The Church’s experience and desire to serve through social action puts it in a unique position as the limitations of the State to provide effective care at a local and individual level become more apparent. The delivery of public services is increasingly suffering from a lack of funding and resources along with a dysfunctional universal approach that struggles to meet the needs of those it is designed to serve.
On the other hand, the Church has the ability to work at a hyper-local level (the research has found that 90% of Anglican volunteers are participating in social action within 2 miles of their home). Local churches have access to people on a direct human level and are connected to communities at a more personal level than most government service providers. Consequently they have the potential to meet the holistic needs of individuals far more effectively than state services can.
In response to theis analysis, the ResPublica report concludes by making a series of recommendations for both Church and Government. These include the creation of a unit by The Cabinet Office to help involve the church in public service delivery. For the Church of England in particular it suggests that it should set aside a certain percentage of the returns on investments to invest in church-based social ventures. A
- Social Action Unit should be set up to co-ordinate social action across dioceses and between Church and government. This Unit should in turn oversee the creation of diocesan Social Action Teams to work with community groups and local government to tackle local problems and deliver services.
Two thoughts come to mind when reading these proposals. The first is how much more effective churches could be given better support and advice. Many churches are doing valuable work in their communities but often in the past this has been in an ad-hoc way along the lines of the ‘well-meaning amateur’. Churches have had to work out much for themselves when launching into social action projects. The recommendation of a Social Action Unit fits in with the recent trend for successful church models to be shared and implemented often through franchising and in doing so, finding it easier to access government funds where appropriate. More well-known examples have included the Trussell Trust’s foodbanks, Street Pastors, Christians Against Poverty debt advice centres and XLP’s XLM youth mentoring scheme. The Cinnamon Network works to help churches establish franchise models successfully and apply for start-up micro-grants from the Government. These resources have the benefits of establishing good practice and allowing all churches including those who have more limited resources to increase what they can offer locally in a sustainable way.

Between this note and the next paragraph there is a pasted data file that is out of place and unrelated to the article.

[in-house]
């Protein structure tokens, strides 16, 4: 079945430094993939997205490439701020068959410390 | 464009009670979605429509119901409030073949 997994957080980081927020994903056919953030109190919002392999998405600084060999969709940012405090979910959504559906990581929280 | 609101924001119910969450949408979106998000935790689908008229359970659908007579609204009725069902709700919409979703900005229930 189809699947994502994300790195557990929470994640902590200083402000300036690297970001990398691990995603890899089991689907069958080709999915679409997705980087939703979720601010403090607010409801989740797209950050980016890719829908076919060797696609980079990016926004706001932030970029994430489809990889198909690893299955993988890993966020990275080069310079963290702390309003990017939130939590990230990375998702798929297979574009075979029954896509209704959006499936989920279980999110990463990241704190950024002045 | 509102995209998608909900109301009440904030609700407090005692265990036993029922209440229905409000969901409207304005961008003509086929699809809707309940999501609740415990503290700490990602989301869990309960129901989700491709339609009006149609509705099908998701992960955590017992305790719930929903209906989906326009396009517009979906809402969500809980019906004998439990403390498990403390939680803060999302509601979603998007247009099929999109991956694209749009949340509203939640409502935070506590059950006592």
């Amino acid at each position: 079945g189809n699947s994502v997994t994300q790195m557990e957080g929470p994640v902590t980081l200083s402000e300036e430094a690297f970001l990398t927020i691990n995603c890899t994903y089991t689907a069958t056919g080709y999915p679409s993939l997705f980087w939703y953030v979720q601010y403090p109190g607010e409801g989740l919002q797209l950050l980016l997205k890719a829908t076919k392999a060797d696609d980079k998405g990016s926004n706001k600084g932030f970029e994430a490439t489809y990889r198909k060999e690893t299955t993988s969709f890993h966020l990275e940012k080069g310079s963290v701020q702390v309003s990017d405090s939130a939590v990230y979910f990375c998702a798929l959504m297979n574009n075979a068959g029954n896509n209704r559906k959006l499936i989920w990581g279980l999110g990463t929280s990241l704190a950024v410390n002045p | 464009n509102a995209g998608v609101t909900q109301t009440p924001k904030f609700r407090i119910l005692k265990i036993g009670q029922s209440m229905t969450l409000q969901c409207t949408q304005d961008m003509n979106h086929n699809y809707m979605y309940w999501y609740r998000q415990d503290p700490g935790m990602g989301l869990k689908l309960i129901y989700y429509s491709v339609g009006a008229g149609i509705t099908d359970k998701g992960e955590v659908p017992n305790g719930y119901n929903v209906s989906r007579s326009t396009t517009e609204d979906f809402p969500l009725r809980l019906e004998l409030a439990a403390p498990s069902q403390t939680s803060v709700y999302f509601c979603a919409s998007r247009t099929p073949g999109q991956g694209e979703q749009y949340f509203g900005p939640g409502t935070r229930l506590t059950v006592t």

The second thought is more complex and requires more debate and discussion than is available here. As the State shrinks, just how much can we expect the Church to step in? The report argues the Church has the potential, the experience and the capacity to become a universal transformative institution that this country so desperately needs and the report calls for the Government to recognise and harness that power for the common good. I would agree that the Church is capable of making such an impact and playing a critical role in meeting people’s needs as it has in the past, but if it is to work more closely with government, it cannot not be expected to compromise or tone down its values and beliefs. Although social action and mission should undoubtedly be an intrinsic part of the life of churches, it is not their sole function. The Church is not an industrial unit of production, there to pick up the pieces and fill in the gaps left by a failing state. Both the Church and the Government would do well to consider the Church’s role in partnership, but the State must not have unrealistic expectations as to what the Church could or should provide. The Church must always follow the lead it sees God giving rather than any secular institution and that means that it is not here to become just another government provider commissioned to provide a range of services. Christians are motivated because they want to follow God and serve Him as they have been called to do. This incarnational goodwill and self-sacrifice is a freely given blessing and any attempts by the State to take advantage of this generosity of spirit would be both unwise and counterproductive.